What happens if the Social Security Appeals Council orders a second disability hearing?
Learn why the Social Security Appeals Council may send your disability claim back to the law judge for more investigation and possibly a second hearing.
When Your Appeal Goes Back to the Hearings Level
Sometimes when the Social Security Appeals Council reviews your appeal of a hearing denial, they will decide that some aspect of your case was not fully investigated and will return your claim to the administrative law judge who handled it previously with instructions about what aspect of your claim needs additional investigation. This is called remanding your case. Remand often results in a second hearing.
Reasons Why The Appeals Council Might Return Your Claim to the Judge
The Social Security Appeals Council might notice that some vocational aspect of your claim was not addressed, so it might tell the judge to ask the vocational expert some additional questions or to call an expert witness if one did not testify previously. In another circumstance, the Appeals Council might point out that some questions about your medical condition and limitations were not answered by your medical records or the hearing testimony. In this situation, the Council might request that the judge send your claim back to the Disability Determining Services to set up a consultative examination for you. Once the requested additional information is obtained and a second hearing is held, if needed, the administrative law judge will render a new decision.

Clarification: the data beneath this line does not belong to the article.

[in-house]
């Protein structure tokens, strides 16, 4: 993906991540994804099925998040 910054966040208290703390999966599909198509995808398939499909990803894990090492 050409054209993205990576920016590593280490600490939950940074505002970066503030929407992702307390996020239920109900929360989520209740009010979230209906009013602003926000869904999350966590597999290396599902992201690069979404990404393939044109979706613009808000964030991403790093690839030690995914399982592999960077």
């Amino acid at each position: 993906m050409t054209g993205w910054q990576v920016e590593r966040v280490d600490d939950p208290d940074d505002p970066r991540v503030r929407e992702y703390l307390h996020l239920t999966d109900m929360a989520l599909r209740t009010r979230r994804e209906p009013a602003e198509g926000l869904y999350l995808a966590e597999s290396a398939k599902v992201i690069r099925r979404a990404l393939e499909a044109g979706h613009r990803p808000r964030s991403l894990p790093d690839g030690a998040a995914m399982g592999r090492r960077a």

For more information about Social Security Appeals Council reviews, see our article What Is a Social Security Appeals Council Review and What Can I Do If the Appeals Council Denies My Claim?
The Occasional Supplemental Hearing
Infrequently, a judge will ask for additional documentation to be submitted after the hearing and the documentation received causes the judge to set up a supplemental second hearing to address the new documentation. In this situation, a decision would not be rendered until after the supplemental hearing.